In November, Lisbon played host to the annual global Web Summit, bringing together individuals and businesses from Fortune 500 companies to tech start-ups who all have a shared interest in the future of technology. Here are some key takeaways from the conference.
A strand of technology that was a hot topic at the summit was artificial intelligence. Since 2017, AI technology has been proliferating. Moreover, it has been no secret that for the past decade Europe has trailed behind Asia and the US in AI development. However, from a talent perspective, there are now more developers working in Europe than there are in the USA – as of 2017 Europe had 5.5M professional developers, compared to 4.4M in the US, and the cost of hiring is lower. This growing talent pool is a huge pull for founders who are looking to set up new businesses.
David Kelnar, Head of Research at MMC Ventures, detailed how one in 12 newly created companies in Europe calls itself an AI start-up. This is a rapid increase from one in 50 new ventures claiming to have AI as a pivotal role in its business in 2013. Moreover, the UK is Europe’s major player in AI with nearly 500 AI start-ups, a third of Europe’s total and twice as many as any other country.
However, while the UK remains the powerhouse of European AI, its share of European AI startups, by volume, has slightly reduced. Brexit could accelerate this. In his presentation, Kelnar moreover noted that France, Germany and other countries may extend their influence in the decade ahead, spreading the benefits of entrepreneurship more evenly across Europe.
From Alexa to self-driving cars, AI is advancing rapidly and becoming increasingly woven into the fabric of modern business and day-to-day life. Increasingly the touching point between humans and AI is becoming more frequent and widespread. As machine learning technology and AI develops, the tasks that machines and programs can perform will become steadily more sophisticated.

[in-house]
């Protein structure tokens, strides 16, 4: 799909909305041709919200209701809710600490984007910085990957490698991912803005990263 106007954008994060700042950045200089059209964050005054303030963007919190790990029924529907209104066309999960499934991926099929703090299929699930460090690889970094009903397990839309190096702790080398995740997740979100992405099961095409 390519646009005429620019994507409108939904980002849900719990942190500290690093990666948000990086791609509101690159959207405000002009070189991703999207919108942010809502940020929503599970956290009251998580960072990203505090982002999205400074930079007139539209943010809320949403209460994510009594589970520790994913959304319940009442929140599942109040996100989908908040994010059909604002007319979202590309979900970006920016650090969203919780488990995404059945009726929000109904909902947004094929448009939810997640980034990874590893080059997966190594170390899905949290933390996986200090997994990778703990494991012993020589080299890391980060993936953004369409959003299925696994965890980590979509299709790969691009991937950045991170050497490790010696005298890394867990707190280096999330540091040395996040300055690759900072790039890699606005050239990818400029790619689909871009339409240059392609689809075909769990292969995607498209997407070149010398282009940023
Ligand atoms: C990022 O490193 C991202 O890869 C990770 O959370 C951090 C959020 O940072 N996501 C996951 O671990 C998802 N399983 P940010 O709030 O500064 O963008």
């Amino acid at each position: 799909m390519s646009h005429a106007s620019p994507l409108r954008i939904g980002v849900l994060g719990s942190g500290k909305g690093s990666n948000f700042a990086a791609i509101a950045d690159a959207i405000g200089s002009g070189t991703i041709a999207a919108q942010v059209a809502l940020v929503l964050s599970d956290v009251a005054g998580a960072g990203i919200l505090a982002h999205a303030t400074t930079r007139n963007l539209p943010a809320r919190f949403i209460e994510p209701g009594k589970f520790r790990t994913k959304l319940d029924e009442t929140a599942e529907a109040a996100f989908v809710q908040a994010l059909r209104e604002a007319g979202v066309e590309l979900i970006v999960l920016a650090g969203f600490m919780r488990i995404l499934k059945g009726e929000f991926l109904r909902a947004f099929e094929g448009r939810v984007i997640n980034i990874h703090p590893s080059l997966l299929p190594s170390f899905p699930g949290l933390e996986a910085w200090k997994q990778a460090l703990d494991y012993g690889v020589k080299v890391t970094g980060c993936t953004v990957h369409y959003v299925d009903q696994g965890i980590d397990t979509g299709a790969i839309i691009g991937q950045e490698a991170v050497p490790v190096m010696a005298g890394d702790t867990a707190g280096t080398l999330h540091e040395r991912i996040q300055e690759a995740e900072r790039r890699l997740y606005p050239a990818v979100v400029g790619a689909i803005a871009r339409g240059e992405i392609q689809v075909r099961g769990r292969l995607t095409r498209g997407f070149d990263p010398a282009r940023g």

Influential thinkers, (the late Prof Stephen Hawkins being one of them), often warn about the potential risks of advanced AI against humans. But on the flip side of the debate is whether highly intelligent and autonomous machines should inherit rights and be protected themselves. Pinning down the question is philosophically difficult. At the summit, however, Ben Goertzel, creator of humanoid robot Sophia, says that rights will be a ‘practical requirement’ for autonomous and advanced AI. If machines’ cognitive capabilities match or exceed that of their human counterparts, who are we to deny them of the same rights we enjoy?
Some people claim that AI is still in its infancy, while others suggest that the Artificially Intelligent taking over is a fast-approaching reality. However, perhaps the actual state of AI rests somewhere in-between. Experts predict that within the next decade AI will outperform humans in relatively simple tasks such as translating languages, writing school essays, and driving trucks. More complicated tasks like writing a bestselling book or working as a surgeon, however, will take machines much more time to learn. AI is expected to master these two skills by 2049 and 2053 accordingly.
In an era of growing uncertainty, society often looks towards technology and its advancement as a potential solution to global issues. Ascertaining just what impact technology might have on our lives and the world around us was a key component of the discussions and talks at the event. The running message throughout the conference, however, was refreshingly optimistic. At a talk discussing the future of AI and tech
(including Alex Wright-Gladstein, Co-founder & Chief Strategy Officer at Ayar Labs, Marc Mengler, Co-founder & CEO at understand.ai, Mitchell Baker, Co-founder & Chairwoman at Mozilla, Peter O’Malley, Co-founder & CEO at Advisable and Robin Pagnamenta, Head of Technology at The Telegraph)
panelists discussed the benefits of future technologies from autonomous vehicles helping to improve road safety, to the potential and efficacy of quantum computing.
Climate change was another issue that was given much thought. In modern media, we are often faced with cynicism in the face of discussing climate change. However, across this small panel of tech heads radiated and incisive optimism and faith in the potential solutions technology could offer. Rather, the pessimism was directed towards politics. While technology might help us maintain a good quality of life and tackle climate change altogether, politics needs to change first for us to mobilize technological solutions and development. — thefocus.com